That generation was disobedient because they had no faith in God. “And he said, I will hide my face from them, I will see what their end shall be: for they are a very froward generation, children in whom is no faith” (Deut. 32:20). They doubted the veracity of God’s Word and power. Disbelief is what led to their disobedience. What happened to ancient Israel is for our learning today (1 Cor 10:11). This is why Paul goes on to say: “Let us therefore fear, lest, a promise being left us of entering into his rest, any of you should seem to come short of it. For unto us was the gospel preached, as well as unto them: but the word preached did not profit them, not being mixed with faith in them that heard it” (Heb. 4:1-2). Faith is inseparably linked to obedience.
Can a Christian lose faith and begin to disobey God? Yes, indeed! Paul wrote: “This charge I commit unto thee, son Timothy, according to the prophecies which went before on thee, that thou by them mightest war a good warfare; Holding faith, and a good conscience; which some having put away concerning faith have made shipwreck” (1 Tim. 1:18-19). Timothy was admonished to hold faith and a good conscience. We may have heard the expression: “Conscience is what hurts when everything else feels so good. A good conscience results from being blameless due to one’s conduct or intentions. A bad conscience results from feelings of guilt due to wrong or perceived wrong. The standard of right and wrong is God’s Law. In the Christian context, a bad conscience results from acts of disobedience to God. What is the fundamental cause? A lack of faith in God and what He promises. It is, therefore, axiomatic that a loss of faith leads to disobedience.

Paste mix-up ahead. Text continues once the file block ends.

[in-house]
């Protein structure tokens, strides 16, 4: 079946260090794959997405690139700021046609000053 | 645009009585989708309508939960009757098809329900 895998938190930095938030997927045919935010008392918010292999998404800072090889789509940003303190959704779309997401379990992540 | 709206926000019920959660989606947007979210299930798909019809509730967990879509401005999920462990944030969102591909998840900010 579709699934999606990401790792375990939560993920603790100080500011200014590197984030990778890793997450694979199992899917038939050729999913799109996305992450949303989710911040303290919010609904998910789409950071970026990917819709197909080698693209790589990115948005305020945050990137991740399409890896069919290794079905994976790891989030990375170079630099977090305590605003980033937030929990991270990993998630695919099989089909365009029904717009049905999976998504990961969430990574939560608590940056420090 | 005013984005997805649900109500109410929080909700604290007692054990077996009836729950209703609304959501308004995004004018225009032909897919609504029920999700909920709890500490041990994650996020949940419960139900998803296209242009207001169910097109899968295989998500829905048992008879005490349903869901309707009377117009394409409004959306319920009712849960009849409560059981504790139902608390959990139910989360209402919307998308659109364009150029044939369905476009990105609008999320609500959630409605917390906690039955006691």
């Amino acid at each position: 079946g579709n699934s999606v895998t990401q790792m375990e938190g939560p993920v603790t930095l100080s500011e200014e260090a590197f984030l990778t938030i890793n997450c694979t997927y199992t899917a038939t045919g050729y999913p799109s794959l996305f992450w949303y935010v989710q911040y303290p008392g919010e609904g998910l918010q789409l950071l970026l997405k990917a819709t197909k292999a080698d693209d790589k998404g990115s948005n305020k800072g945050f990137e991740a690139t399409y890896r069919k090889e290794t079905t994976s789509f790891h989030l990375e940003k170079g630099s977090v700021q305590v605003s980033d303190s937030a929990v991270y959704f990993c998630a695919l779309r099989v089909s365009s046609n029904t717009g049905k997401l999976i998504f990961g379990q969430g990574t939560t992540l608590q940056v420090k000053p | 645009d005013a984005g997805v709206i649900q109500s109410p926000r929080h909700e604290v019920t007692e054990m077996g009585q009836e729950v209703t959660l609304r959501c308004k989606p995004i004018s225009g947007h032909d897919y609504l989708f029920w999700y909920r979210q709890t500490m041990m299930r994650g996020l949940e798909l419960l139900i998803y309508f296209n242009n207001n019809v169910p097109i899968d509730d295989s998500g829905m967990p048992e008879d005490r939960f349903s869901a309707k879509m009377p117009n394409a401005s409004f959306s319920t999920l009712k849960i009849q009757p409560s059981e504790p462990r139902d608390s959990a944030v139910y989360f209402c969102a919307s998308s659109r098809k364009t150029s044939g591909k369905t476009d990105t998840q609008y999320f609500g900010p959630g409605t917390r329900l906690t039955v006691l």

The Apostle James wrote that Christians must have a living faith. A living faith is one with works.
What doth it profit, my brethren, though a man say he hath faith, and have not works? can faith save him? If a brother or sister be naked, and destitute of daily food, And one of you say unto them, Depart in peace, be ye warmed and filled; notwithstanding ye give them not those things which are needful to the body; what doth it profit? Even so faith, if it hath not works, is dead, being alone. Yea, a man may say, Thou hast faith, and I have works: shew me thy faith without thy works, and I will shew thee my faith by my works. Thou believest that there is one God; thou doest well: the devils also believe, and tremble. But wilt thou know, O vain man, that faith without works is dead? . . . Ye see then how that by works a man is justified, and not by faith only [alone]. (Jas. 2:14-20, 24)
What causes a lack of faith? A lack of faith results from relying on human reasoning when a trial or difficulty arises because of the Truth. When a decision is made that leads to an act that is contrary to the express will of God, a lack of faith leads to disobedience. No human being is perfect. We all make mistakes and sometimes sin. There is a difference, however, between a mistake made through weakness and the conduct of one whose entire lifestyle is contrary to God. True Christians do not habitually practice sin. The Apostle John wrote: “Whosoever is [begotten] of God doth not commit [habitually practice] sin . . . ” (1 John 3:9). After making a mistake and sinning, Christians repent and try to learn from the experience not to repeat the mistake.